The children of Israel were finally home. A trip that could have been made in four days of straight walking, three weeks at a more leisurely pace following a circuitous route or 18 months, allowing for a divinely planned layover at Mt. Sinai instead took 40 years. Those who were adults at the time of the exodus had since passed away except for Joshua and Caleb. Only those with childhood memories of Egypt and those born in the desert since were at last able to feel the relief that comes from knowing one is home.

Does your family have a ritual for when everyone is under the same roof again? You may be remembering the years when your children and family dog were looking out the window as you pulled your car into the driveway after a long day at work. As soon as they saw you, their faces lit up. Seconds later, the front door flew open and you were surrounded by arms, squeals and barks. Those are great memories. You may be recalling your first weekend back home from college, boot camp or the life you recently began in another city. Then again, you may be thinking about returning to your own home after a vacation or business trip. Whatever the scenario, it usually comes as a relief finally to be home.

What do you do after you’ve arrived? My wife and I start cleaning up, reflecting back and settling in again. So it was with Israel.

Cleaning up. Those born since the exodus needed to receive the mark of the Abrahamic covenant. Only after they were circumcised would the “reproach of Egypt” be fully removed. Until then, they would remain cut off from the people God was creating (Genesis 17:9-14).

If we hope to enjoy the contentment and security that comes with insider status within God’s covenant people, we must be cleansed. Flesh must be sacrificed to Spirit. The rags of sin’s slavery, typified by bondage in Egypt, must be put off. We cannot be fully at home in the Lord until we’re ready to separate from the world (2 Corinthians 6:17).

Reflecting back. Thirty-nine years had passed since Passover had been observed (Numbers 9:1-14). No one in Israel had forgotten what God did that miraculous night, but who has time to reflect and celebrate when they’re constantly on the move, scrounging for water, living off wafers, and waiting for the death march to end? Once they were home, the feast could begin.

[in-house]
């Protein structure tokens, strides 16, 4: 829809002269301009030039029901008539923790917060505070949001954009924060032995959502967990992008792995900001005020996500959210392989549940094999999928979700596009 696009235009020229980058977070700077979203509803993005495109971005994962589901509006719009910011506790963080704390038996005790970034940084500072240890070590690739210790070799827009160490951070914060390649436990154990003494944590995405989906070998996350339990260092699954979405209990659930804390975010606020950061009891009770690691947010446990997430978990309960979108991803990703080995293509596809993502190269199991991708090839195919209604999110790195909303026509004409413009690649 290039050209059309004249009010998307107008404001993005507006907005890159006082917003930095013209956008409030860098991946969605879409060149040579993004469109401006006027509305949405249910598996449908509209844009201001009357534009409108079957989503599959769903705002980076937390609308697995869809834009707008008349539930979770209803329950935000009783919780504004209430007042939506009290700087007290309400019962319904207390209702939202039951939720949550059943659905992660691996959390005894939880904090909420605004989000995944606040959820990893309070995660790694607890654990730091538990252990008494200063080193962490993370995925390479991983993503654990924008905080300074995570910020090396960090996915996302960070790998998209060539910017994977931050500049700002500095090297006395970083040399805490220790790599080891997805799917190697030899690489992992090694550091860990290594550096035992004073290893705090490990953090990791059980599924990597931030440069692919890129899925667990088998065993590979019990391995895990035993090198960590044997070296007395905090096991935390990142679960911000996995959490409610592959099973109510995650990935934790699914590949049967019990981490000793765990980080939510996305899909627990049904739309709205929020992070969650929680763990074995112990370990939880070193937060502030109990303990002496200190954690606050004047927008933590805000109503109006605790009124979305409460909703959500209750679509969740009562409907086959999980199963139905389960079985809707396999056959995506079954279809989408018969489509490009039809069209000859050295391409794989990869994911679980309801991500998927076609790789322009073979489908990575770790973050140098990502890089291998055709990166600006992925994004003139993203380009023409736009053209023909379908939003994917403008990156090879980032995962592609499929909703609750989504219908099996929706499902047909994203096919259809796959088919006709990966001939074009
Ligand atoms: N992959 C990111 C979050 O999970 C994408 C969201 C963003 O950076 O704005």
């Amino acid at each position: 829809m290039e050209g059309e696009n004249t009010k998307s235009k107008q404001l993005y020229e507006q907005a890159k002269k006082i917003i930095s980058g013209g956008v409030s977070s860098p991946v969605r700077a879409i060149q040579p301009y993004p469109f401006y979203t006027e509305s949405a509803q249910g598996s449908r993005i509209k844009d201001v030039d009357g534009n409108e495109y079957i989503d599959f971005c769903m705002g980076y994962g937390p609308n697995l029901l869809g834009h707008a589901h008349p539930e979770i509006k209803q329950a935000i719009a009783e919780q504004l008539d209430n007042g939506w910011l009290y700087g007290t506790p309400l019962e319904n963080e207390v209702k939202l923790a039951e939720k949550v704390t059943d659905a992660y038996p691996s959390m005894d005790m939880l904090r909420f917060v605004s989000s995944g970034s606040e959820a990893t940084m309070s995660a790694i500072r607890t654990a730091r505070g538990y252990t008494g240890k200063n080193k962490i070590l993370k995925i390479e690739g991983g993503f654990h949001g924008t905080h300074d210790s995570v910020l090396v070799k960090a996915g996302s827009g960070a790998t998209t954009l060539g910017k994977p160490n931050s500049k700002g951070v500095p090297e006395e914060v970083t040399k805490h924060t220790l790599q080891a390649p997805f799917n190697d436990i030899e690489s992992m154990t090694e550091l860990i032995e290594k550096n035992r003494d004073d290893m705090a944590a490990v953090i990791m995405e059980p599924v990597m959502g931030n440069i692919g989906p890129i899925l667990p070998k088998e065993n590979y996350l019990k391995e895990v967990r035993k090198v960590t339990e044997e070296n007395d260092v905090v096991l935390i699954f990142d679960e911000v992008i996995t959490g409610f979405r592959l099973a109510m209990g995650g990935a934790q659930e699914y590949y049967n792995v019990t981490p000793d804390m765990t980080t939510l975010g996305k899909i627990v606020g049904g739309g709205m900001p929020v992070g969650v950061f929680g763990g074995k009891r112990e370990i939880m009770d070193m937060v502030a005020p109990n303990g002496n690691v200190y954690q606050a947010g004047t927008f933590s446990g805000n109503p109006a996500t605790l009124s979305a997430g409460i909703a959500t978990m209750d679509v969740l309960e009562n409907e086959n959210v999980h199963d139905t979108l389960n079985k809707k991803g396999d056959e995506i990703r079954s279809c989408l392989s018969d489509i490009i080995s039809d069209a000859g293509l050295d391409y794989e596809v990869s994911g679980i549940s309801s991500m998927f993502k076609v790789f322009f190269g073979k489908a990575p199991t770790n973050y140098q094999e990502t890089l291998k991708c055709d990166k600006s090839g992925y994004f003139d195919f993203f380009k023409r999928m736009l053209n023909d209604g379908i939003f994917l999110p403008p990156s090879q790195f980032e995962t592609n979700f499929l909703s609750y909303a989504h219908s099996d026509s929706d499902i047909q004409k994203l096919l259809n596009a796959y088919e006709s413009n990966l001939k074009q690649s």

Don’t you look forward to sitting down to a good home-cooked meal after returning from a trip? Pretzels, peanuts and a quarter of a can of Coke aboard an airplane leave you wanting more. Fast food at the airport may fill your stomach but fails to satisfy the soul. There’s just something special about that first big meal back home.

When we partake of communion, it’s a meal at the Lord’s table. It’s a time to look back upon our own redemption and time to look ahead to the Marriage Supper in our Father’s house. That wafer and wine don’t fill the stomach, but they warm the soul.

Settling in. The day after they observed Passover, the children of Israel ate from the fruit of the land. The day after that, the manna ceased. The miraculous supply gave way to the mundane, but both depended equally on God.

It is God’s grace that sustains us in the exodus, through the wilderness, and at home; during the uncertain times and dark days of life, as well as our unremarkable, ordinary and altogether forgettable moments. We spend only a few of our days on the spiritual mountaintops. We spend most of them in mundane meadows. Life settles. We settle, but we still need that same divine grace.

Dorothy in The Wizard of Oz said it best, “There’s no place like home.” Israel at Gilgal was finally home. Down deep in your soul, do you feel yourself to be at home in the Lord’s presence today? If not, the door is unlocked, and the light is on.

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